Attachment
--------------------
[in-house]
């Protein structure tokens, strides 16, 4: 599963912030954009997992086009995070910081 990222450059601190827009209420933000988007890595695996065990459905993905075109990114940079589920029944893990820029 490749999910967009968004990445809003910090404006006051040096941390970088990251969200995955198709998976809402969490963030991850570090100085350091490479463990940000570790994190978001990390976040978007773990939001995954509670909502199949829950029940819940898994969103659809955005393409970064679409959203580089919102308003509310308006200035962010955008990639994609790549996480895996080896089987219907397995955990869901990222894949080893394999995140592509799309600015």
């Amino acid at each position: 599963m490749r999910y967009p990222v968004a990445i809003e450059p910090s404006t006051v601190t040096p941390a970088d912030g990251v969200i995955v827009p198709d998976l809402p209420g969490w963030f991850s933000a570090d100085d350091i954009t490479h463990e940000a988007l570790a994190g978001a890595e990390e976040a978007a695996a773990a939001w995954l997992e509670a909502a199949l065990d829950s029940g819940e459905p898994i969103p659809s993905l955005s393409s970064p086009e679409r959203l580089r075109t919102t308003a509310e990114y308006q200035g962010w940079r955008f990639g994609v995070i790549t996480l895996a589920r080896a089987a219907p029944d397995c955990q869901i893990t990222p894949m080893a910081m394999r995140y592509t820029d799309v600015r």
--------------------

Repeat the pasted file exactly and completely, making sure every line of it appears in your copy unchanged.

[in-house]
């Protein structure tokens, strides 16, 4: 599963912030954009997992086009995070910081 990222450059601190827009209420933000988007890595695996065990459905993905075109990114940079589920029944893990820029 490749999910967009968004990445809003910090404006006051040096941390970088990251969200995955198709998976809402969490963030991850570090100085350091490479463990940000570790994190978001990390976040978007773990939001995954509670909502199949829950029940819940898994969103659809955005393409970064679409959203580089919102308003509310308006200035962010955008990639994609790549996480895996080896089987219907397995955990869901990222894949080893394999995140592509799309600015």
């Amino acid at each position: 599963m490749r999910y967009p990222v968004a990445i809003e450059p910090s404006t006051v601190t040096p941390a970088d912030g990251v969200i995955v827009p198709d998976l809402p209420g969490w963030f991850s933000a570090d100085d350091i954009t490479h463990e940000a988007l570790a994190g978001a890595e990390e976040a978007a695996a773990a939001w995954l997992e509670a909502a199949l065990d829950s029940g819940e459905p898994i969103p659809s993905l955005s393409s970064p086009e679409r959203l580089r075109t919102t308003a509310e990114y308006q200035g962010w940079r955008f990639g994609v995070i790549t996480l895996a589920r080896a089987a219907p029944d397995c955990q869901i893990t990222p894949m080893a910081m394999r995140y592509t820029d799309v600015r």